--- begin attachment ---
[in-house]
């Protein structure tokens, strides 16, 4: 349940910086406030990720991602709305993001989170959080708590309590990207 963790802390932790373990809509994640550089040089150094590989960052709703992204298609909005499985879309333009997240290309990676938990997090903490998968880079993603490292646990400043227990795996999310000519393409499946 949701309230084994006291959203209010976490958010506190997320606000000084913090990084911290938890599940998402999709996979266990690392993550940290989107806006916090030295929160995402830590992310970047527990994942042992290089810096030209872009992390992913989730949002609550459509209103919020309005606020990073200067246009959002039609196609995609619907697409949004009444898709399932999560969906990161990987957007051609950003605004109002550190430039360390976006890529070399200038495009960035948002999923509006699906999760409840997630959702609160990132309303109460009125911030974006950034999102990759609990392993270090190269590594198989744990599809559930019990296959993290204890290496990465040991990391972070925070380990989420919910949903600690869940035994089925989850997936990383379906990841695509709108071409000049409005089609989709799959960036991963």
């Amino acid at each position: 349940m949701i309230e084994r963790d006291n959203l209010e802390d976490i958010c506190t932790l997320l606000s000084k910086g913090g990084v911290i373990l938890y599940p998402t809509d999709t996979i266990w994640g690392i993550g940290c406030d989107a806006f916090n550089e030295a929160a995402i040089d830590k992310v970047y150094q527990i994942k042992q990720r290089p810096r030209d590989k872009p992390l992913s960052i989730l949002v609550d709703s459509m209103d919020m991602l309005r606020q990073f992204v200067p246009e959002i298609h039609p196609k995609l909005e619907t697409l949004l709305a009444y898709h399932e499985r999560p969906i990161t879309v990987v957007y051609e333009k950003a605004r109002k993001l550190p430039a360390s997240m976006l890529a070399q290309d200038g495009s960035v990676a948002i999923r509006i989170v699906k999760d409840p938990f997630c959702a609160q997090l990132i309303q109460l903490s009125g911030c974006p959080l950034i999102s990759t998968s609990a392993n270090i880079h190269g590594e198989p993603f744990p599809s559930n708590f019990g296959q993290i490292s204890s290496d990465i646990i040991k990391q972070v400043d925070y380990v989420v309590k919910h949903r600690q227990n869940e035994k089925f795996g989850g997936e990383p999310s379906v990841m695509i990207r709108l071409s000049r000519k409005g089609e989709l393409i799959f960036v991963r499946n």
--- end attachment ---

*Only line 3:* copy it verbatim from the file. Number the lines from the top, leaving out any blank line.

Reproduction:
């Amino acid at each position: 349940m949701i309230e084994r963790d006291n959203l209010e802390d976490i958010c506190t932790l997320l606000s000084k910086g913090g990084v911290i373990l938890y599940p998402t809509d999709t996979i266990w994640g690392i993550g940290c406030d989107a806006f916090n550089e030295a929160a995402i040089d830590k992310v970047y150094q527990i994942k042992q990720r290089p810096r030209d590989k872009p992390l992913s960052i989730l949002v609550d709703s459509m209103d919020m991602l309005r606020q990073f992204v200067p246009e959002i298609h039609p196609k995609l909005e619907t697409l949004l709305a009444y898709h399932e499985r999560p969906i990161t879309v990987v957007y051609e333009k950003a605004r109002k993001l550190p430039a360390s997240m976006l890529a070399q290309d200038g495009s960035v990676a948002i999923r509006i989170v699906k999760d409840p938990f997630c959702a609160q997090l990132i309303q109460l903490s009125g911030c974006p959080l950034i999102s990759t998968s609990a392993n270090i880079h190269g590594e198989p993603f744990p599809s559930n708590f019990g296959q993290i490292s204890s290496d990465i646990i040991k990391q972070v400043d925070y380990v989420v309590k919910h949903r600690q227990n869940e035994k089925f795996g989850g997936e990383p999310s379906v990841m695509i990207r709108l071409s000049r000519k409005g089609e989709l393409i799959f960036v991963r499946n």